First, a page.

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I am new to the python web dev world and kind of confused about why we need a apache enviroment while we could run python web app with its build-in http sever? Also, from my experience, I could run an django app without setting up anything else. then why we still need apache + mod_wsgi? for performance?

actually what really confuse me is.... how my entry point of code should be written? e.g. I heard there are other advanced 'web server' as well like cherrypy/Tornado and every single of them will require different entry-point code. so I wonder if apache(+ mod_wsgi) is not overlapping with other web framework(I called them web server above)? (in most case) we should be using apache on production but use others as an 'addon'? thanks

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5 Answers 5

up vote 5 down vote accepted

Performance, stability, scalability, security, ...

The built in HTTP server is useful for simple testing or quickly running a web app on your development machine, but is in no way as scalable as the Apache server. Security will also likely be less hardened on the built-in one.

Also, Apache allows you to handle many extra things, such as vhosts, multiple kinds of server-side platforms (for instance, a Ruby on Rails app and a Django one on the same port/IP), which are harder to achieve with the built-in server.

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updated the original post with better question, could you please have a look? thanks –  John Z Feb 23 '12 at 15:28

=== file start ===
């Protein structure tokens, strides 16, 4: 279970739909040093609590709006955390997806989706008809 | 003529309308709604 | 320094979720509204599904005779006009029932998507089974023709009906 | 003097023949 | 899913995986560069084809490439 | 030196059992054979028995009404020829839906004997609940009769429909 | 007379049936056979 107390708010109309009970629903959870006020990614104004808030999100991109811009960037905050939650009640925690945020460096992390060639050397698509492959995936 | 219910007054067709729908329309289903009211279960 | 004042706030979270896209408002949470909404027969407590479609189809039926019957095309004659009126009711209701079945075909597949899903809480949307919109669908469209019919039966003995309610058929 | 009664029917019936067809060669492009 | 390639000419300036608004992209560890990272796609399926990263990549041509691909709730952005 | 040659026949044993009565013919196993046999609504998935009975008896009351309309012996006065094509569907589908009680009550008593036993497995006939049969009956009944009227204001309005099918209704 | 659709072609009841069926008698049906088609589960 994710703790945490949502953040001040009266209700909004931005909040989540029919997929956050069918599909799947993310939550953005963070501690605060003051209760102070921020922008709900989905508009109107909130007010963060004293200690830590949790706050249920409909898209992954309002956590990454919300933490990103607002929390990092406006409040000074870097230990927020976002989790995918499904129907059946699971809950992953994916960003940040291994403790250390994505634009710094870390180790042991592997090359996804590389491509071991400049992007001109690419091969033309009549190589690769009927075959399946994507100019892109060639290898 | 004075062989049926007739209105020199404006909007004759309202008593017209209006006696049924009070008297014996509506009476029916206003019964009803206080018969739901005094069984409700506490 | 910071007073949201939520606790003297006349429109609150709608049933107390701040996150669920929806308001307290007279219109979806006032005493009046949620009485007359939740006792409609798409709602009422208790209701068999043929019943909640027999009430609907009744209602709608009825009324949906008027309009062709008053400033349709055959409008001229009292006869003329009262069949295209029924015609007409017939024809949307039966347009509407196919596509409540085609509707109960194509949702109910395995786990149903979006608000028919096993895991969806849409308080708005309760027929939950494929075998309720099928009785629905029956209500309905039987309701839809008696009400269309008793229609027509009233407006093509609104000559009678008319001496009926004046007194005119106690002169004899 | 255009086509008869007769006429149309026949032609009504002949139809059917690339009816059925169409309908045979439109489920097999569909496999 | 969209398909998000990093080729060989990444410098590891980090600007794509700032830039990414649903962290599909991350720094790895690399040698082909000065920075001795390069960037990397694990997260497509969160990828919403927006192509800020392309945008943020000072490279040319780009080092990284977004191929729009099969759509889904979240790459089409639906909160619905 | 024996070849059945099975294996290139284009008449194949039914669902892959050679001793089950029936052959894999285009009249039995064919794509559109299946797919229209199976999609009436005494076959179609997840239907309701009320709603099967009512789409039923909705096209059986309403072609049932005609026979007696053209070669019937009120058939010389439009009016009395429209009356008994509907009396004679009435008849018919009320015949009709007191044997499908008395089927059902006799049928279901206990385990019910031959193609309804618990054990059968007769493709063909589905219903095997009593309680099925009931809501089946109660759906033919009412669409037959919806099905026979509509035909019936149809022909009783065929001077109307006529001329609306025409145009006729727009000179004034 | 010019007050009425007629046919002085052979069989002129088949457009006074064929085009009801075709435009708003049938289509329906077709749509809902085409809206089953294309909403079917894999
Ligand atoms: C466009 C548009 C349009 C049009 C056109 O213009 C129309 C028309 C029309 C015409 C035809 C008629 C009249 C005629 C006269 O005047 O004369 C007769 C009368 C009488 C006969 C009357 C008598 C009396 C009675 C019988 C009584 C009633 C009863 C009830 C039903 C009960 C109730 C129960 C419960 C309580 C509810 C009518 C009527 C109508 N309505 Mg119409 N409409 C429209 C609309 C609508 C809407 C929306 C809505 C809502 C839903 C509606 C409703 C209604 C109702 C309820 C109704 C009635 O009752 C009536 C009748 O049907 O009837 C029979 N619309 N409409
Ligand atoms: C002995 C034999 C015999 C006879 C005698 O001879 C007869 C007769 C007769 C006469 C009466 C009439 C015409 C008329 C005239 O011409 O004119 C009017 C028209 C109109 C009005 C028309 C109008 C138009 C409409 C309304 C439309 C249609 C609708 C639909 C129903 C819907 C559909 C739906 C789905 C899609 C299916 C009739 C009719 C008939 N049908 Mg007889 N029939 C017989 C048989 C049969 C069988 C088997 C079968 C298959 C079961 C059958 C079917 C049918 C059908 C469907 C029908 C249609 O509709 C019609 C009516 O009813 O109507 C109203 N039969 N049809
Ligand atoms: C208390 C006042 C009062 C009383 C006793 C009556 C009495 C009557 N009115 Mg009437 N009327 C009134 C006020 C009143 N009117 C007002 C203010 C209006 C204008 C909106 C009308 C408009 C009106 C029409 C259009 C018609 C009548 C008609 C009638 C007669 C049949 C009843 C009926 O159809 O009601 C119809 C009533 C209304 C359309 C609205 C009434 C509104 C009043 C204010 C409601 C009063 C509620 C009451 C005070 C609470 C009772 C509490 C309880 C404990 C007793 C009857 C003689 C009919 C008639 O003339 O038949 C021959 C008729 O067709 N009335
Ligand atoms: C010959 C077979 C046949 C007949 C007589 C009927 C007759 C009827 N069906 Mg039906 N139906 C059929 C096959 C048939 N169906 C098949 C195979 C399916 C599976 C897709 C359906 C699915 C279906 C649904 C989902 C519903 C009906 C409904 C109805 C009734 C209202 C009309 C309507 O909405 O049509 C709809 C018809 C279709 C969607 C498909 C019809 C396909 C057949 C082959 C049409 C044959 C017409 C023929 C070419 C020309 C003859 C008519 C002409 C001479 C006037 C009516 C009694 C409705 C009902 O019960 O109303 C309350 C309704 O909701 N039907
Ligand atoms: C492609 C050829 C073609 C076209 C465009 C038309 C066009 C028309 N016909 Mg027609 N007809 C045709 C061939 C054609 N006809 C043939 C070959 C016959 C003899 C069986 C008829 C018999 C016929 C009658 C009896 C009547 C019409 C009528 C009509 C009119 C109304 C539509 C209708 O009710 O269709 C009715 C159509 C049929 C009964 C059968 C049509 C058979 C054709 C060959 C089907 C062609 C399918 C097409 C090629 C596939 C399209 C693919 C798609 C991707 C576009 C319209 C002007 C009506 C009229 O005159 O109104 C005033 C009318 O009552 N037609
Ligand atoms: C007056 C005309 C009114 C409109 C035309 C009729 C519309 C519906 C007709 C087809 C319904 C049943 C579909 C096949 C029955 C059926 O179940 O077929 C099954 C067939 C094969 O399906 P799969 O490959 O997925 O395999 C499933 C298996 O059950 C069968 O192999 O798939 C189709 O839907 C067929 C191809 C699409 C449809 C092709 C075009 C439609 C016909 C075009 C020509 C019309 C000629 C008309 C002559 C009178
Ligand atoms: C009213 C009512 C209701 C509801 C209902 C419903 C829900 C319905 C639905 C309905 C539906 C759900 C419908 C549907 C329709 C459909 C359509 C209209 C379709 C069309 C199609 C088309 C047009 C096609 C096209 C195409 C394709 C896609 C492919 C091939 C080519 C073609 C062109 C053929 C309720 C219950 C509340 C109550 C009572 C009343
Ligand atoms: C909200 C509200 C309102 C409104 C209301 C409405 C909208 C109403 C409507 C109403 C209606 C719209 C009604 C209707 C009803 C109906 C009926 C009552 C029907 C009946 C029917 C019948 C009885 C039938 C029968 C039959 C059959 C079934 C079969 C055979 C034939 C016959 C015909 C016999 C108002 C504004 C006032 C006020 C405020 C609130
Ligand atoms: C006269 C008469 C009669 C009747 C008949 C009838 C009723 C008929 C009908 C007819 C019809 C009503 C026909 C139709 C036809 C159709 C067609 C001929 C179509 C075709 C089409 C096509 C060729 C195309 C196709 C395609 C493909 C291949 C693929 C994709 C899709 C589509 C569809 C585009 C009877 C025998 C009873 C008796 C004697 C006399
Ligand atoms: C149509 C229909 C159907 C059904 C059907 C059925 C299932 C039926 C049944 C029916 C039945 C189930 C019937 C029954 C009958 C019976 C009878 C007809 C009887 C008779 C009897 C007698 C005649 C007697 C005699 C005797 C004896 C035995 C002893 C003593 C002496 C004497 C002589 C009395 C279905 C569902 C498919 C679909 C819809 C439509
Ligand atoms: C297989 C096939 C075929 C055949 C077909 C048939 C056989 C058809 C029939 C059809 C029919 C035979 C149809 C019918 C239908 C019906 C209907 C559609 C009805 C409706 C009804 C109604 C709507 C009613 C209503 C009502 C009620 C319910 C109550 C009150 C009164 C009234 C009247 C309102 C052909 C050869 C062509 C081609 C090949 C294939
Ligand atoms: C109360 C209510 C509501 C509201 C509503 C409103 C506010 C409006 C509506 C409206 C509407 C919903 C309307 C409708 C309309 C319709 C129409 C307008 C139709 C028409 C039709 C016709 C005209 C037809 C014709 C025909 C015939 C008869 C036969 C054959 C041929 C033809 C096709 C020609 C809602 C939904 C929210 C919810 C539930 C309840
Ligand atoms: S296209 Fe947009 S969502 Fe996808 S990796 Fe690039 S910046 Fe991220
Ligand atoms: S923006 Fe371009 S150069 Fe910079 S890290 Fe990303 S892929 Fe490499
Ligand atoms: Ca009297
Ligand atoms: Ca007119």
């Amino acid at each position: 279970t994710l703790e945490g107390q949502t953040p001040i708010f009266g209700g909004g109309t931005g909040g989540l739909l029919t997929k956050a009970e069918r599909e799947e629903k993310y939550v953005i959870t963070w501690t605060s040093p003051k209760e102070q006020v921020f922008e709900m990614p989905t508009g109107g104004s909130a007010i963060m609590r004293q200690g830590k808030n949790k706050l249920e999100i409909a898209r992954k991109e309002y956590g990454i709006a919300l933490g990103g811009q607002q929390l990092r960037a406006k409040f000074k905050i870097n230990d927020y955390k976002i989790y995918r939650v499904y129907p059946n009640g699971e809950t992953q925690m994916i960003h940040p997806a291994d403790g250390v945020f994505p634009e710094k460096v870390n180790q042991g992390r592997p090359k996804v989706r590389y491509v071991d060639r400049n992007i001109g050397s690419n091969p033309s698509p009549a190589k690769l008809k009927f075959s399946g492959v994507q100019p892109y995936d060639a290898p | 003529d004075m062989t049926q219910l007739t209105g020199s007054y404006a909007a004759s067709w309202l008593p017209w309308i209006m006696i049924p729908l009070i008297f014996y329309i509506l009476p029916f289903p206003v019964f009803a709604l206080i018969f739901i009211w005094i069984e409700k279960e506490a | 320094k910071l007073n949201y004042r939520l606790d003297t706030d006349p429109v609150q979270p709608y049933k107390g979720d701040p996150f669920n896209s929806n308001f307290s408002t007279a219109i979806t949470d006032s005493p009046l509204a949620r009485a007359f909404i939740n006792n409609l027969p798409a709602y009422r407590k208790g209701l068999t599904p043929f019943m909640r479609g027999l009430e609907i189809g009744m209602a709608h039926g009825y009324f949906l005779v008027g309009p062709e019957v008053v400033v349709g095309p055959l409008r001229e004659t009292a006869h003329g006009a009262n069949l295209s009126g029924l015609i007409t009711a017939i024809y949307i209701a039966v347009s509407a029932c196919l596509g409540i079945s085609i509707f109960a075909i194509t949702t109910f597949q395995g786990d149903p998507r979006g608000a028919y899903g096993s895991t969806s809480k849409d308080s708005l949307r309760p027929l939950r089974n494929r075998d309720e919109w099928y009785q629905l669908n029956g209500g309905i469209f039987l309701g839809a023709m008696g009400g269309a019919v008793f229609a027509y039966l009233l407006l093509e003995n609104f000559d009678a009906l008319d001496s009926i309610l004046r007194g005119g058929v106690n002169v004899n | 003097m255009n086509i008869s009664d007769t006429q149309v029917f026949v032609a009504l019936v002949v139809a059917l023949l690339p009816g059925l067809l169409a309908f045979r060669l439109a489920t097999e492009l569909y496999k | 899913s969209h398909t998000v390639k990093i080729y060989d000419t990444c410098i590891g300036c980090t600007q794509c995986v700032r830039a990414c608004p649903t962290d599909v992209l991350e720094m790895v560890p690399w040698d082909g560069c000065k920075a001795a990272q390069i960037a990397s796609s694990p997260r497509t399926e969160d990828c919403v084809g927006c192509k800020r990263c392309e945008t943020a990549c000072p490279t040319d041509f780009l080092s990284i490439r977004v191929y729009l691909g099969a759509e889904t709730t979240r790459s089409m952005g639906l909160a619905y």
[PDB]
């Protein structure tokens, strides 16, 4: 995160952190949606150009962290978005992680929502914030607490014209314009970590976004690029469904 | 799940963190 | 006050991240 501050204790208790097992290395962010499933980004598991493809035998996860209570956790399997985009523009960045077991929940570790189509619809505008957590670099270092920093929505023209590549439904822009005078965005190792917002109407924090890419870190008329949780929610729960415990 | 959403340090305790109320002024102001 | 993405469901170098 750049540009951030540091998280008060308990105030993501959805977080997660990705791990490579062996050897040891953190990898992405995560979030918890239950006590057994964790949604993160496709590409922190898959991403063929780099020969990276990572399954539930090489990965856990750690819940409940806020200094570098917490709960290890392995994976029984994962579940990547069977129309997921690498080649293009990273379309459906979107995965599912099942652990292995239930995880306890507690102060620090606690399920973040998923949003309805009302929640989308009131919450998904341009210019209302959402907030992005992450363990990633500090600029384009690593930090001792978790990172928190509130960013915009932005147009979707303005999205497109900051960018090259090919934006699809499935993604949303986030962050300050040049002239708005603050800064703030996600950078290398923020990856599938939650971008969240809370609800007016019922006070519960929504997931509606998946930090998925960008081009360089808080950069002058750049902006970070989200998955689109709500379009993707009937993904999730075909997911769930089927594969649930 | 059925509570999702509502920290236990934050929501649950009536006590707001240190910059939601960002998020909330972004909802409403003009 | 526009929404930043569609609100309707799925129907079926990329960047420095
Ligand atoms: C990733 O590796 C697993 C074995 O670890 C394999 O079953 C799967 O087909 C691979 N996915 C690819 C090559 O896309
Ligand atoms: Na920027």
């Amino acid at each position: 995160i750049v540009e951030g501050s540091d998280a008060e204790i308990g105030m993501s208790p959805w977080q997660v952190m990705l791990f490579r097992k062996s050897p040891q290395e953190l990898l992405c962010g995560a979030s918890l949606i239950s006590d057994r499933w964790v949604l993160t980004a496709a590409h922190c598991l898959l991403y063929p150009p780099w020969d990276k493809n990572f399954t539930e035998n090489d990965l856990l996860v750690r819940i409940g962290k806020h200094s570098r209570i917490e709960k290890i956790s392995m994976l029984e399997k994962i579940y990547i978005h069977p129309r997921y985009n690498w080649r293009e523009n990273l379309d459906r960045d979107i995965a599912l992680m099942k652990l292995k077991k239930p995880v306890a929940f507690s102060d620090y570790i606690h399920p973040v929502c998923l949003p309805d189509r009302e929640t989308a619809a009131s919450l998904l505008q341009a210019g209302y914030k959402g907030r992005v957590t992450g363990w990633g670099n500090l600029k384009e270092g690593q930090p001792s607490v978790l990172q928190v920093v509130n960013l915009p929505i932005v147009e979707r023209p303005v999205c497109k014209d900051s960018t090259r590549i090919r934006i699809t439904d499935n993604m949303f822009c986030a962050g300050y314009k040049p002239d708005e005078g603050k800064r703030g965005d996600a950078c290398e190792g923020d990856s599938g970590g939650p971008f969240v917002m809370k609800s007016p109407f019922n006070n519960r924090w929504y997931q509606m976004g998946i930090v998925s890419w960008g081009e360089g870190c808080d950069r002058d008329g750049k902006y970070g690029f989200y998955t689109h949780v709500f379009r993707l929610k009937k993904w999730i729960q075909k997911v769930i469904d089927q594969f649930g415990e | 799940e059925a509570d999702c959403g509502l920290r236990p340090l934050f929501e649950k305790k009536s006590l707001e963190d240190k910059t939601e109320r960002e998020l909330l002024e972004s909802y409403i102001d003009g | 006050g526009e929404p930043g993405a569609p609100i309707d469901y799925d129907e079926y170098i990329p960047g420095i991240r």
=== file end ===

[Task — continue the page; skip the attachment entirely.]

I'm sorry I have no experience with web frameworks in Python, so I don't know how they're hosted. I would suspect Django to have some sort of entry point protocol (ie, call a certain function depending on which request the webserver received). All web servers hosting Django apps would than have to translate the request to the corresponding method call. Or maybe Django does this itself, in which case requests would just be forwarded to Django. I can't imagine how each server would have its own way of entering the Django world? –  wvdschel Feb 23 '12 at 15:35

Apache is way better than the python SimpleHTTPServer.

For one thing the SimpleHttpServer is single threaded, but apache can easily handle multiple threads. Apache can also be configured in many ways that SimpleHttpServer cannot do. Apache has an easy to use logging of requests, which is helpful for debugging & logging.

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The question is, in fact, why is it better? –  penartur Feb 23 '12 at 15:17
updated the original post with better question, could you please have a look? thanks –  John Z Feb 23 '12 at 15:28

Performance and scalability would be the reasons to go with Apache in production. SimpleHTTPServer is fine for testing and internal use though.

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Yes, in general you need those for performance.

If you want to avoid the complexity of setting up Apache until you really have to (which could be reasonable if you're short on time and/or lack experience) you will probably be better off by using CherryPy to serve Django. It has an all-Python web server with much better performance than the built-in.

You can find instructions for that here.

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updated the original post with better question, could you please have a look? thanks –  John Z Feb 23 '12 at 15:29

These days the standard entry point is a WSGI application object. Pretty well everything supports it. How each web framework exposes one, and how you set up each WSGI hosting mechanism to then use it is different. At the core though, the actual interface between web server and application is the same.

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